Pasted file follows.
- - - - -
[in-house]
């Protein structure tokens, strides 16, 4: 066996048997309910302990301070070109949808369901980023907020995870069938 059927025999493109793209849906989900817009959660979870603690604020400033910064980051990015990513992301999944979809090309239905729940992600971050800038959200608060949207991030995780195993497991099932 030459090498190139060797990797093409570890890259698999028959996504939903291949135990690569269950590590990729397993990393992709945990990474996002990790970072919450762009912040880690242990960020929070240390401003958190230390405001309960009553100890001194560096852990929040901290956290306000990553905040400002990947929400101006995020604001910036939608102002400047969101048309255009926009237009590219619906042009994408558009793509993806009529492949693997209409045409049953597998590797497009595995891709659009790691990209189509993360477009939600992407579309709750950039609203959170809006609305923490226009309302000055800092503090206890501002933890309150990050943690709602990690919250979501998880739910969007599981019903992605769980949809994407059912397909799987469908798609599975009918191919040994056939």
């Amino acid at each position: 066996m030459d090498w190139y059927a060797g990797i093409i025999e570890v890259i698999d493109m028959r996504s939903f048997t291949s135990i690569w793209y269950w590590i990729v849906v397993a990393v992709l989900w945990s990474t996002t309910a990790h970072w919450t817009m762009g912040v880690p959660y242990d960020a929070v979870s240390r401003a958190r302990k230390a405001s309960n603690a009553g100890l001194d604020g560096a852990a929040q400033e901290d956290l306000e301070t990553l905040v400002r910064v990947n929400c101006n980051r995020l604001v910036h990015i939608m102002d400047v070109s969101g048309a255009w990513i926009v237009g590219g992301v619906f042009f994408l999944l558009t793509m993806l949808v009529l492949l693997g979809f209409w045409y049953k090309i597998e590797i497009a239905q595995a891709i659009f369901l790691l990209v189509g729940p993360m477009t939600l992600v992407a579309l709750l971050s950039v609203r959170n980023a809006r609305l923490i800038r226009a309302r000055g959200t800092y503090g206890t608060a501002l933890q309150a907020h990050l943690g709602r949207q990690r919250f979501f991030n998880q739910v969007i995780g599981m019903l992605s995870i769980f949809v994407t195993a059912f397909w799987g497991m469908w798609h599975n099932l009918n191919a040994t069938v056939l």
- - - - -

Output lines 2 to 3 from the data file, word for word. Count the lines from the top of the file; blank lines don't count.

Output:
């Protein structure tokens, strides 16, 4: 066996048997309910302990301070070109949808369901980023907020995870069938 059927025999493109793209849906989900817009959660979870603690604020400033910064980051990015990513992301999944979809090309239905729940992600971050800038959200608060949207991030995780195993497991099932 030459090498190139060797990797093409570890890259698999028959996504939903291949135990690569269950590590990729397993990393992709945990990474996002990790970072919450762009912040880690242990960020929070240390401003958190230390405001309960009553100890001194560096852990929040901290956290306000990553905040400002990947929400101006995020604001910036939608102002400047969101048309255009926009237009590219619906042009994408558009793509993806009529492949693997209409045409049953597998590797497009595995891709659009790691990209189509993360477009939600992407579309709750950039609203959170809006609305923490226009309302000055800092503090206890501002933890309150990050943690709602990690919250979501998880739910969007599981019903992605769980949809994407059912397909799987469908798609599975009918191919040994056939």
């Amino acid at each position: 066996m030459d090498w190139y059927a060797g990797i093409i025999e570890v890259i698999d493109m028959r996504s939903f048997t291949s135990i690569w793209y269950w590590i990729v849906v397993a990393v992709l989900w945990s990474t996002t309910a990790h970072w919450t817009m762009g912040v880690p959660y242990d960020a929070v979870s240390r401003a958190r302990k230390a405001s309960n603690a009553g100890l001194d604020g560096a852990a929040q400033e901290d956290l306000e301070t990553l905040v400002r910064v990947n929400c101006n980051r995020l604001v910036h990015i939608m102002d400047v070109s969101g048309a255009w990513i926009v237009g590219g992301v619906f042009f994408l999944l558009t793509m993806l949808v009529l492949l693997g979809f209409w045409y049953k090309i597998e590797i497009a239905q595995a891709i659009f369901l790691l990209v189509g729940p993360m477009t939600l992600v992407a579309l709750l971050s950039v609203r959170n980023a809006r609305l923490i800038r226009a309302r000055g959200t800092y503090g206890t608060a501002l933890q309150a907020h990050l943690g709602r949207q990690r919250f979501f991030n998880q739910v969007i995780g599981m019903l992605s995870i769980f949809v994407t195993a059912f397909w799987g497991m469908w798609h599975n099932l009918n191919a040994t069938v056939l």